Perhaps the strongest evidence of that is in the data itself. Three years after starting NTC programs, Clint’s teacher retention rate jumped from 67 to 92 percent. Post-pandemic numbers may influence that increase — many teachers retired in response to the shutdown in Texas and nationwide — but James sees more improvement on the horizon, even in a district that faces steep challenges every day.
“We have students that don’t have electricity at home, that don’t have running water and come to school to shower. We serve breakfast, lunch, and dinner; all kids in our district eat free, and we prepackage a dinner to go home on the weekend. We had families tell us during the pandemic that they could not have made ends meet if we weren’t providing breakfast, lunch, and dinner. We have to provide those resources for our kids here.”
And resources for their grownups, as well. Clint has no public library; the local schools are the community libraries, with public hours set aside after school. The district’s campuses also double as clean water facilities for citizens without access at home.
Clint ISD serves more than its students. It’s a civic pillar, and James feels the weight of that responsibility. Yet he’s driven by his dedication, and NTC’s programs are helping him keep moving forward while supporting everyone who depends on the ecosystem his schools maintain.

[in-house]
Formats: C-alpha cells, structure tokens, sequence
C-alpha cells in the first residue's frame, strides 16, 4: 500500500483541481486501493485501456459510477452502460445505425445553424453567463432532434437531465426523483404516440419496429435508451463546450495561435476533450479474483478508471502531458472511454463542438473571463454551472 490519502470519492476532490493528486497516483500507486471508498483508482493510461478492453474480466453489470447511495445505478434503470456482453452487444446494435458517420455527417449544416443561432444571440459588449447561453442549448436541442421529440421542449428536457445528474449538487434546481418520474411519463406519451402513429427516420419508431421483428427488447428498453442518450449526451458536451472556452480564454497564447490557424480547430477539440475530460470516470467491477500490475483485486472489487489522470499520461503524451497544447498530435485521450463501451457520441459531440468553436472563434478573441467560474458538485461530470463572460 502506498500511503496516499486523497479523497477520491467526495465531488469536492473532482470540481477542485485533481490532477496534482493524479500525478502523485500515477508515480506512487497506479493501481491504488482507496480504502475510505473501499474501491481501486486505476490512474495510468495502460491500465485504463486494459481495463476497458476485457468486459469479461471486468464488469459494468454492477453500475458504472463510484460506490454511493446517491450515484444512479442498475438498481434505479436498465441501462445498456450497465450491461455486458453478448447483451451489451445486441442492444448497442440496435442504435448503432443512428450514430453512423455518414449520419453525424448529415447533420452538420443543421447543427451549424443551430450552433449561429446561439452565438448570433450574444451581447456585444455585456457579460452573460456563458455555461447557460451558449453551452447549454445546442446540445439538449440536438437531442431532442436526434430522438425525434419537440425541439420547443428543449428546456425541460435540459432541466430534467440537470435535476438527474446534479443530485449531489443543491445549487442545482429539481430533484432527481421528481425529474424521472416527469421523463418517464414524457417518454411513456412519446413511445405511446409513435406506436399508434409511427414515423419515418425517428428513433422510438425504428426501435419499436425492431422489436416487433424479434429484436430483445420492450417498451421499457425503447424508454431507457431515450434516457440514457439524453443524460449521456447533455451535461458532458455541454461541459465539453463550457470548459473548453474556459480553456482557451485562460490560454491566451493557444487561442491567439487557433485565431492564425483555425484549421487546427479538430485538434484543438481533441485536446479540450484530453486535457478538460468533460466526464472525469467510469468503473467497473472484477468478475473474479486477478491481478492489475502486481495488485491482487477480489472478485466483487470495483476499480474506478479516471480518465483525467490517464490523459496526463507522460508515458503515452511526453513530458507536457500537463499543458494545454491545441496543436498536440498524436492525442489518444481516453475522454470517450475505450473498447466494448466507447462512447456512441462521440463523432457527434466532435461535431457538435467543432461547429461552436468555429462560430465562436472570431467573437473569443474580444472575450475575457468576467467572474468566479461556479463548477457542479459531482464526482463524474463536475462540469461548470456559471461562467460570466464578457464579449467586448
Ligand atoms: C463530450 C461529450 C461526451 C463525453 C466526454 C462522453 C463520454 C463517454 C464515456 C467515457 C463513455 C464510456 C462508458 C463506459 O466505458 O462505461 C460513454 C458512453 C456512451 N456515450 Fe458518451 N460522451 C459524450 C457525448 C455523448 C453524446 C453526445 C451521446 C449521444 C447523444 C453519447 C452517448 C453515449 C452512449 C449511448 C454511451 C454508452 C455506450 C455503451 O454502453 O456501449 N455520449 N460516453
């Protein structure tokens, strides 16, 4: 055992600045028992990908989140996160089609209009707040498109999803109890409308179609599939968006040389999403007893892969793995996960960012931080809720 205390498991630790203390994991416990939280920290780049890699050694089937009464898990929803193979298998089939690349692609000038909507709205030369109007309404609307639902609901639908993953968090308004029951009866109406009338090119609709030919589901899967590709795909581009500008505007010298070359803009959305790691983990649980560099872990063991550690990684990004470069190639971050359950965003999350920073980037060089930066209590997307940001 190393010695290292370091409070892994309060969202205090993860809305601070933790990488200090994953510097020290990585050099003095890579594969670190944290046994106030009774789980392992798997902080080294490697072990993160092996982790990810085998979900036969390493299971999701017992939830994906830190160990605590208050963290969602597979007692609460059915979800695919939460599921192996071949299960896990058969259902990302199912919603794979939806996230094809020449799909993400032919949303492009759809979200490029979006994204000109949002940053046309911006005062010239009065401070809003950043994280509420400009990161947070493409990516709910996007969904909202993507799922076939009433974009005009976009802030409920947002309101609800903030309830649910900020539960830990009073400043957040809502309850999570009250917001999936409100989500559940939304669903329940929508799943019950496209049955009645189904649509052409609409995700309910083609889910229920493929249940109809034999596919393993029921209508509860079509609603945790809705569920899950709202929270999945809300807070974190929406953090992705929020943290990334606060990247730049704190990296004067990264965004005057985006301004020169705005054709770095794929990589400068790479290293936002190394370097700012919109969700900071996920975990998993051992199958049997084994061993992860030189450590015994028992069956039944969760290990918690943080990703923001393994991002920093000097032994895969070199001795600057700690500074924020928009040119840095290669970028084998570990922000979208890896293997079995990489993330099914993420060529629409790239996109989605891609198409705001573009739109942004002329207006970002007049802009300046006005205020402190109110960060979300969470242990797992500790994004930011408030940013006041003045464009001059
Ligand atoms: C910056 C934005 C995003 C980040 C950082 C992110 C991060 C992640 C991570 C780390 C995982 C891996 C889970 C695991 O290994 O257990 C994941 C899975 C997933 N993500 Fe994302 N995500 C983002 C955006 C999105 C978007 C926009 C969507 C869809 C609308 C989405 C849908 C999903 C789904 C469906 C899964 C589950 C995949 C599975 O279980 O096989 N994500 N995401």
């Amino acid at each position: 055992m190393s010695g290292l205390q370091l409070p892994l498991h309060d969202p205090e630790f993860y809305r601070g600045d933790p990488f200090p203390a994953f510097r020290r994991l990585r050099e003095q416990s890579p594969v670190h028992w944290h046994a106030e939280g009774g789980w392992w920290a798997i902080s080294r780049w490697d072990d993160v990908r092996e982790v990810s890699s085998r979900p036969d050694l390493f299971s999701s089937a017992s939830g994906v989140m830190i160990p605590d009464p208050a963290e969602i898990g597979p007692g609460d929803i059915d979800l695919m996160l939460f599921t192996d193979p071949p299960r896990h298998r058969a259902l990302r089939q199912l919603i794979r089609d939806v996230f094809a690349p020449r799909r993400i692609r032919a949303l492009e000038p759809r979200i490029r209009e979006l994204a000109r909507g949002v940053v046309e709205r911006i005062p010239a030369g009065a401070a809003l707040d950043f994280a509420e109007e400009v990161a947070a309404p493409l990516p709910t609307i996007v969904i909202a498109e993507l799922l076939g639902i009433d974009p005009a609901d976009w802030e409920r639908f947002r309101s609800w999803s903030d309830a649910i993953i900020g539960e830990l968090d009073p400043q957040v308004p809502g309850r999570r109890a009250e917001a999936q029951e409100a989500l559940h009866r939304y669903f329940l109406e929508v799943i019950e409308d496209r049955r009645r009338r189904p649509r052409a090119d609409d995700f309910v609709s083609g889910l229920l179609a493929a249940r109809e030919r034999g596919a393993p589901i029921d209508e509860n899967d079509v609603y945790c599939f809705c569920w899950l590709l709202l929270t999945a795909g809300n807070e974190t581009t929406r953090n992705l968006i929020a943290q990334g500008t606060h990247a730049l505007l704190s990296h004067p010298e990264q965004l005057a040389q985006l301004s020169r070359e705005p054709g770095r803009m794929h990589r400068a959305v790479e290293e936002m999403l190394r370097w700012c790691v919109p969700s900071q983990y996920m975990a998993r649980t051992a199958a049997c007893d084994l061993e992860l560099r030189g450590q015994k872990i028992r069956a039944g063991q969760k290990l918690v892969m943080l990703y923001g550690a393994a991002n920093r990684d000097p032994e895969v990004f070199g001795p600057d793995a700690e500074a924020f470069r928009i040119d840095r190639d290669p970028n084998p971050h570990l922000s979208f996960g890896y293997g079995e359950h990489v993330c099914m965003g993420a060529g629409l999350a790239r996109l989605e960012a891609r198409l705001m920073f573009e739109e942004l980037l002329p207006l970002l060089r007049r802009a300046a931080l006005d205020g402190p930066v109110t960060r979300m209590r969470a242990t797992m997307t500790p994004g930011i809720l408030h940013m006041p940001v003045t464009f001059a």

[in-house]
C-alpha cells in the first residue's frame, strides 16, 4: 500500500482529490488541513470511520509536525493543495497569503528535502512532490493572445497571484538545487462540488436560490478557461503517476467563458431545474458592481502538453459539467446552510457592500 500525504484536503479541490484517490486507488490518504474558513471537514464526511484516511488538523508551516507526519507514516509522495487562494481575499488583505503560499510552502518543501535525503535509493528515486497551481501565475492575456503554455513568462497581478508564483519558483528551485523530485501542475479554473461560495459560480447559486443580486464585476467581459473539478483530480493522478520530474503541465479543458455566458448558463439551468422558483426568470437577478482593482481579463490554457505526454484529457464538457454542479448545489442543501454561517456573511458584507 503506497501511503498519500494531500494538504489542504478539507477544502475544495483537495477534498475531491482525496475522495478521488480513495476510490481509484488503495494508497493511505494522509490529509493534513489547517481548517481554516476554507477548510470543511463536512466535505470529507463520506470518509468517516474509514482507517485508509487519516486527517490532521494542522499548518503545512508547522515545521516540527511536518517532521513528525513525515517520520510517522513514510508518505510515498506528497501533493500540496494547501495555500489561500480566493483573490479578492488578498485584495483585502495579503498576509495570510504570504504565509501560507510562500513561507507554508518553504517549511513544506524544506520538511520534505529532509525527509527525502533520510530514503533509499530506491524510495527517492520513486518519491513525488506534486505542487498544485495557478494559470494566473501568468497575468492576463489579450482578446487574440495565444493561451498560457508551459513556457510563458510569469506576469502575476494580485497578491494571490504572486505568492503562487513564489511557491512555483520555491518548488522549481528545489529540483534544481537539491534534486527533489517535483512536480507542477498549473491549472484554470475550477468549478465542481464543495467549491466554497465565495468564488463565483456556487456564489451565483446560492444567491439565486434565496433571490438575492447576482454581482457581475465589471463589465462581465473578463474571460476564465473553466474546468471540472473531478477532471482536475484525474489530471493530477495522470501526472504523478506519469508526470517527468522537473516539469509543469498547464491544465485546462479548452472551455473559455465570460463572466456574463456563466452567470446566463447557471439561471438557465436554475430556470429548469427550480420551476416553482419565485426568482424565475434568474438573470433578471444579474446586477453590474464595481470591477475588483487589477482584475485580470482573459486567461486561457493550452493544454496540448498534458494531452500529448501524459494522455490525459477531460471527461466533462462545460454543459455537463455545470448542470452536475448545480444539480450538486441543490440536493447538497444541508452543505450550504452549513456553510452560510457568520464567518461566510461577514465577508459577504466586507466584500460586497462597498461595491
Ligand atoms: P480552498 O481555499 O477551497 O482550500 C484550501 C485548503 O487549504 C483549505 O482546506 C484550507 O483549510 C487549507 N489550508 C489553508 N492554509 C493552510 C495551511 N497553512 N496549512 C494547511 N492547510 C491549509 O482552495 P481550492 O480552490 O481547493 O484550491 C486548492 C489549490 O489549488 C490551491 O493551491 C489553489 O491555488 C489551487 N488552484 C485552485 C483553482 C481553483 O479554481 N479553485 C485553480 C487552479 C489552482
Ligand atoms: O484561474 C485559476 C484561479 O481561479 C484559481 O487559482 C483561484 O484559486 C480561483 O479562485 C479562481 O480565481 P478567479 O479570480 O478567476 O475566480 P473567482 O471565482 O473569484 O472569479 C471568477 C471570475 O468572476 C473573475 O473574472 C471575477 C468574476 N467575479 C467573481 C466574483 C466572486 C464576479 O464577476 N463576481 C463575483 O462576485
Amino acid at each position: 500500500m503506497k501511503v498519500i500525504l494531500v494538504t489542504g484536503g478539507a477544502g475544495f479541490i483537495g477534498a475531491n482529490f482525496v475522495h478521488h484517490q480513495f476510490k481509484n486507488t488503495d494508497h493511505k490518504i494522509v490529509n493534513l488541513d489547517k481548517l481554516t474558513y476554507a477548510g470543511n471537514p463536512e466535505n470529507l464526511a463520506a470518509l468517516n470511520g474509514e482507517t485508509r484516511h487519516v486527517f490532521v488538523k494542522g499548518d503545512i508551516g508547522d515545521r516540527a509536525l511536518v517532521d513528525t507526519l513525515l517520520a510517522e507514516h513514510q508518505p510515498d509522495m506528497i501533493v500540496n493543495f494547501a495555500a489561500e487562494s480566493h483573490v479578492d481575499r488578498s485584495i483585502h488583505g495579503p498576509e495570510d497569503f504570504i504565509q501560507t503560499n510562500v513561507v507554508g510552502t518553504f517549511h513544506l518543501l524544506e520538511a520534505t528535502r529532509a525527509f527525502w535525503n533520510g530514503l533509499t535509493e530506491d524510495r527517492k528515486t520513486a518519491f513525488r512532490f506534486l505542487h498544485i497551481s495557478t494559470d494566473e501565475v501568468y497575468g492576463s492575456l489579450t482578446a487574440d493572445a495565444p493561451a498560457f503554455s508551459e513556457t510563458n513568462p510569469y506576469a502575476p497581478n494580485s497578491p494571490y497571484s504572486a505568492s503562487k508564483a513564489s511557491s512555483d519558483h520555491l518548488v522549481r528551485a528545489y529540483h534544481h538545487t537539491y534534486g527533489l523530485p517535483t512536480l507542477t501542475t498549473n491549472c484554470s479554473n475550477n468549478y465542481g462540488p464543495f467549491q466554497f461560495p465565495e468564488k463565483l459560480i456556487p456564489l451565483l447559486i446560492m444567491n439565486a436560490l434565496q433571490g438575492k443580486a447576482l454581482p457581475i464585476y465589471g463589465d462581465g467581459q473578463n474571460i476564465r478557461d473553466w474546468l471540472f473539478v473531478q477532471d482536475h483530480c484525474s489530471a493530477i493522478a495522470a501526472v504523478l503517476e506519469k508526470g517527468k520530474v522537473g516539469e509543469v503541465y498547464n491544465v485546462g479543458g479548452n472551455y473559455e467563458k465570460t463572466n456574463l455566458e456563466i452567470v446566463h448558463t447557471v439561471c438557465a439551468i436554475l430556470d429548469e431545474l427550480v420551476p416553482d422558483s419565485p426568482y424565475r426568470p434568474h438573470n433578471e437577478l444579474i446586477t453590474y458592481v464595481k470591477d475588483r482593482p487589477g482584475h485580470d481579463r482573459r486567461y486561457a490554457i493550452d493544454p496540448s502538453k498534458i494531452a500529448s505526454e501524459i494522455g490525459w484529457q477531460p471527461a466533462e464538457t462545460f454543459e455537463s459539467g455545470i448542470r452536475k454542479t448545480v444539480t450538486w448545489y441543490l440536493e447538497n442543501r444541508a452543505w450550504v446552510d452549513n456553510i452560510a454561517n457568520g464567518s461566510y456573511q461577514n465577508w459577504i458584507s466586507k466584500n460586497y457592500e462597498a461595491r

“We carry the needs of our community in our pocket all the time,” he says. “Do I think we have bias? Sure, whether it’s a bias about poverty or second language learners, or even boys versus girls. But I think effective coaching and the tools that we have from NTC to share with teachers, to give teachers that ability to change their lens and then adjust what they’re doing for all populations — that’s our duty as educators, regardless of what we deal with in our district. It’s very important that we coach our teachers to be able to take the kids they have and move them along as far as they can.”